New Orleans House Project

Sunday, October 27, 2019

Hospital Sketches BOM: Hand Appliqué

For the past two years or so, I've been trying to perfect my machine appliqué skills.  I wanted to become proficient with machine appliqué because I believed using the sewing machine would help me finish projects more quickly.

My favorite method of machine appliqué is to prep the pieces using the freezer paper and starch method, then stitch the pieces in place using a small zig-zag stitch and fine monofilament or polyester thread.  I relied on a couple of resources to learn this technique:  Barbara Brackman's Quilter's Guide to Fine Machine Appliqué, Kim Diehl's Simple Appliqué, and the classic Mastering Machine Appliqué by Harriet Hargrave.

So there I was, happily stitching down lots of Mountain Laurel leaves for one of the Hospital Sketches BOM blocks, when my sewing machine developed a problem.  I knew I wouldn't be able to take the machine in to get checked out until the following week, so I decided to finish appliquéing the laurel leaves by hand.  

I quickly fell under the spell of hand stitching the appliqué pieces to the background fabric.  I also realized I could easily stitch a piece or two every morning before work - all I needed to do was sit down, thread a needle and stitch.  Somehow it seemed easier than prepping the sewing machine and doing the machine appliqué.  

Once I started to appreciate the soothing effects of hand appliqué, I figured I should try hand stitching another block in the Hospital Sketches BOM.  Tennessee Rose went together easily, especially since I was still using the freezer paper/starch prep method.

This morning I finished the eighth block in the series, Triple Tulips.  Only one more block left to finish for the Hospital Sketches BOM - and I guess I'll be using hand appliqué for that block, too.

Gathered Harvest block from 2018 BOM
Now that I've discovered how much I enjoy the hand appliqué process, I'm already thinking about future hand appliqué projects.  There's 2018's Gathered Harvest BOM that got set aside when Hospital Sketches started, and an Oak Leaf and Reel table runner pattern I've had on my wish list for some time...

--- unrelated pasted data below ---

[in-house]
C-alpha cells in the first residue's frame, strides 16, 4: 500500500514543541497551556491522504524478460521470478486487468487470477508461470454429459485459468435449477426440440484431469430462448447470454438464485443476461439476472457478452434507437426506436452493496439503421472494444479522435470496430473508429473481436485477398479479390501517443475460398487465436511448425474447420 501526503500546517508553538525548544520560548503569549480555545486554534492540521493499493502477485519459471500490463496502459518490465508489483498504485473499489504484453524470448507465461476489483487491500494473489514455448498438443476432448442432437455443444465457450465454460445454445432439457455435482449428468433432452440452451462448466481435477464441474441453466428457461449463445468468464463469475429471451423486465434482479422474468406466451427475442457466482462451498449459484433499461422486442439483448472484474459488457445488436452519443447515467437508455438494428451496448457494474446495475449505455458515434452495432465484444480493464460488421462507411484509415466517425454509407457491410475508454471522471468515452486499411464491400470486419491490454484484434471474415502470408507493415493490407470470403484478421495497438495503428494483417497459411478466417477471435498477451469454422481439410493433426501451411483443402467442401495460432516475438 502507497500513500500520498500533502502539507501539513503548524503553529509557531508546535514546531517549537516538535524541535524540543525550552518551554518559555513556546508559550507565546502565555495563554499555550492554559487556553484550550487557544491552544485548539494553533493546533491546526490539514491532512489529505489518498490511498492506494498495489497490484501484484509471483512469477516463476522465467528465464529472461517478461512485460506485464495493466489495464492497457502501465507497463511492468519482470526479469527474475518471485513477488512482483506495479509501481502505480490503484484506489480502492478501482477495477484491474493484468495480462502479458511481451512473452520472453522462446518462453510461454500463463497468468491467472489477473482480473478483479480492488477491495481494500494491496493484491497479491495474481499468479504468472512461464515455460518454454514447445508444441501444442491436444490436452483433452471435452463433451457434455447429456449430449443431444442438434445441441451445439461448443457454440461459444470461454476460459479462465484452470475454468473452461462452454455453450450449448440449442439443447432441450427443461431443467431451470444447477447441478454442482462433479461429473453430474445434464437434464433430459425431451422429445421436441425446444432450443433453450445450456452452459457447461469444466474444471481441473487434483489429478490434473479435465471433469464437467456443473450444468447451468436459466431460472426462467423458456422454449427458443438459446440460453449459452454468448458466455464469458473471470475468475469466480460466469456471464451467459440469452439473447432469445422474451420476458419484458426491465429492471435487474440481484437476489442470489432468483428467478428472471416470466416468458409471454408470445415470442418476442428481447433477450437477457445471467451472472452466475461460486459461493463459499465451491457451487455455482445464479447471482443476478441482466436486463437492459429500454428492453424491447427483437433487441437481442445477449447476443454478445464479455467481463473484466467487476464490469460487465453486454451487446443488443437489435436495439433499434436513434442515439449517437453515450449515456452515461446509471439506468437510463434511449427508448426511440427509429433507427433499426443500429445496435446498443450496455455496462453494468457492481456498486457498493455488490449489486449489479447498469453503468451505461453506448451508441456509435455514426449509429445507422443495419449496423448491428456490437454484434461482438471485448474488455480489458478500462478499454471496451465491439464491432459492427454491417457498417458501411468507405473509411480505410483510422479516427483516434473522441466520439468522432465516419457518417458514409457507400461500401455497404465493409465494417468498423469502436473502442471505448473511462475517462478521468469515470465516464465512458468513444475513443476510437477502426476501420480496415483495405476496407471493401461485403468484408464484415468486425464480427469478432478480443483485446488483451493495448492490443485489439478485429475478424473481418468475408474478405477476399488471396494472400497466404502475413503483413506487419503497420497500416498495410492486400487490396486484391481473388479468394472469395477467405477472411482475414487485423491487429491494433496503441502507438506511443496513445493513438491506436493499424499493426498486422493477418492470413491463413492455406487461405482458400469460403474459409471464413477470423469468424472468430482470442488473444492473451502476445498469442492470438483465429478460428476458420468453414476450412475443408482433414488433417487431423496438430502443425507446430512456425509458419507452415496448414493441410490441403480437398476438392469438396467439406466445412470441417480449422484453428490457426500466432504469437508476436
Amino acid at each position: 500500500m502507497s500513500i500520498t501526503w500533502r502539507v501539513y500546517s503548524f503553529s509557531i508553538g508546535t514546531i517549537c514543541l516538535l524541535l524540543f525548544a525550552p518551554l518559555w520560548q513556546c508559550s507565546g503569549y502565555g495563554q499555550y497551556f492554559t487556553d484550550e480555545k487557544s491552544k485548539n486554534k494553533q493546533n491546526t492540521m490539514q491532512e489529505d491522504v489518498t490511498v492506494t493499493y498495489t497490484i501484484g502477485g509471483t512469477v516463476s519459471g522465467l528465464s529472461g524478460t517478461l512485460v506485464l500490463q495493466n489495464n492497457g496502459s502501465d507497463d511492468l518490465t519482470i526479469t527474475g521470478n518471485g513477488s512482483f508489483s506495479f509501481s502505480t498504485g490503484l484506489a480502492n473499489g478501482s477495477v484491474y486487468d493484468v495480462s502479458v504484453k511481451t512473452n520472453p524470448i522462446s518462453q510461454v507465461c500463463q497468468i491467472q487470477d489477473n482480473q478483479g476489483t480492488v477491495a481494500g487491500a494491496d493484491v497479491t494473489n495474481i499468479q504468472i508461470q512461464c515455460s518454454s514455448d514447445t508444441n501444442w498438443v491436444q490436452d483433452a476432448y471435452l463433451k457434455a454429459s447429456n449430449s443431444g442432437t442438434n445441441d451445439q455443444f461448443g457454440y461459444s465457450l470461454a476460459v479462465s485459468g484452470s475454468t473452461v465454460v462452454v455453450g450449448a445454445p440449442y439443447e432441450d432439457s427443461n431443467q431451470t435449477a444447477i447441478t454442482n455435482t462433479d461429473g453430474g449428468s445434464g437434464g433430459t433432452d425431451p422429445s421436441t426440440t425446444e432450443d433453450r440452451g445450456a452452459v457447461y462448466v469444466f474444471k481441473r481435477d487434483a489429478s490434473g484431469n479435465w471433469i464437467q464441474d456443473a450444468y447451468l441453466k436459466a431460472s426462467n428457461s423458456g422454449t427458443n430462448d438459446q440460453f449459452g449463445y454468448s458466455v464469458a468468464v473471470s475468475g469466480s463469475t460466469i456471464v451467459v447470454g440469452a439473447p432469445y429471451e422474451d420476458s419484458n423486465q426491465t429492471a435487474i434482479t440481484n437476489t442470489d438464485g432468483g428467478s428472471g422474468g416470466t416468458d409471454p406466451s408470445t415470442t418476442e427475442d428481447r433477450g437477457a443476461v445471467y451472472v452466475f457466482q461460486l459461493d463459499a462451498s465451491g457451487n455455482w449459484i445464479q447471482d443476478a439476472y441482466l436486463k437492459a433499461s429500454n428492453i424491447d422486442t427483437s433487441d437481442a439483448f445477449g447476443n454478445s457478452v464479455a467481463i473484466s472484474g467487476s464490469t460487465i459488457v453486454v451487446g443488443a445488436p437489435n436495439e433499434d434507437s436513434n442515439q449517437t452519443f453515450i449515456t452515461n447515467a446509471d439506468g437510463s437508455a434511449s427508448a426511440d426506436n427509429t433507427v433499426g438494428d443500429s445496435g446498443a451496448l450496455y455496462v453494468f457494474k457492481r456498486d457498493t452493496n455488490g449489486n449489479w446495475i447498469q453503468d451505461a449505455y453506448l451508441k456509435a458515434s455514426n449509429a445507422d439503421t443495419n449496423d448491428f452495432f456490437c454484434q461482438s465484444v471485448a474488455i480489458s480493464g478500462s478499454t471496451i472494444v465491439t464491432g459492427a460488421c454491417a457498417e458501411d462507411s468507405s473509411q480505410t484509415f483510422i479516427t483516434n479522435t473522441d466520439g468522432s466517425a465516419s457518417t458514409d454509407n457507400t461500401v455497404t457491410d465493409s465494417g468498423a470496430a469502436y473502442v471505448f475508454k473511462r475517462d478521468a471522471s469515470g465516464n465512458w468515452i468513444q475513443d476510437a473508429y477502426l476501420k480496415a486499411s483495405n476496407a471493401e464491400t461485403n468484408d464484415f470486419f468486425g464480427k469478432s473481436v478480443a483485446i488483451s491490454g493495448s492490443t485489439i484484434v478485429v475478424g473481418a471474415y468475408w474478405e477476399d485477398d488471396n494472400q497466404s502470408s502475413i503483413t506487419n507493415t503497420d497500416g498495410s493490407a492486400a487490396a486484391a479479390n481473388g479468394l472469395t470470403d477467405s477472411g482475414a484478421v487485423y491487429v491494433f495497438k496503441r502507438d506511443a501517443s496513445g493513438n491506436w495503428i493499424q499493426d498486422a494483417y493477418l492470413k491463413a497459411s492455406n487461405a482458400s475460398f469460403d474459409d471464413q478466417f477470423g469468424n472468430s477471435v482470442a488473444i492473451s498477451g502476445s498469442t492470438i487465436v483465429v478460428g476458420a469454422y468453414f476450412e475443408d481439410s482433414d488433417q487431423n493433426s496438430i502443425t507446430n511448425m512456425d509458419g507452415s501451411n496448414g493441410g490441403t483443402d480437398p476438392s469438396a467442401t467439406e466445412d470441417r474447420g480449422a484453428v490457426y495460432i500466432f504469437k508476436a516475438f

This new-found love of hand appliqué seems like it will be a fun and satisfying enterprise.  My only concern is when will I find time for other hand stitching projects - like quilt binding and hand quilting?!

Saturday, October 12, 2019

A Few More Purple Scraps

September's Rainbow Scrap Challenge color was purple.  After finishing my planned purple scrap blocks, I didn't have a lot of scraps to stitch up blocks for the Parts Department.  Usually, having a month-long focus on a color pushes me to pull bits and pieces from the fabric stash and slice them up into useful sized strips and squares for the scrap bins.  That didn't happen with purple, because I got focused on some other projects.

I did have some two inch squares and strips to turn into 4-patch blocks and Carolina Chain blocks.

I also kept up with making Tiny Tuesday blocks, although I veered off course for two of my blocks.   The top left block is Crow's Foot and the top right block is London Roads - both from Judy Hopkins' 501 Rotary-Cut Quilt Blocks.  
The bottom two blocks were provided via Angela's Tiny Tuesday blocks:  Card Trick and Bright Hopes.  

The theme for October scraps is to use dark fabrics like black and brown.  That fits in nicely with one of my non-RSC projects: a black and gold Endless Chain quilt.
My oldest son recently moved to Denver, Colorado.  He requested a black and gold quilt to remind him of home (black and gold being the colors of the New Orleans Saints football team).  This will be a planned scrappy quilt, so I spent some time experimenting with different fabric combinations to see what would work.  I knew my son would not be a huge fan of metallic fabrics, so I stuck with several variations of gold-colored fabric instead.  It reads more like brown in the photograph, but it looks more gold in person.  Instead of cotton batting, I'm planning to use wool - I figure he'll need the warmth!

For more inspiration on using black and brown scraps, be sure to visit the Rainbow Scrap Challenge link up.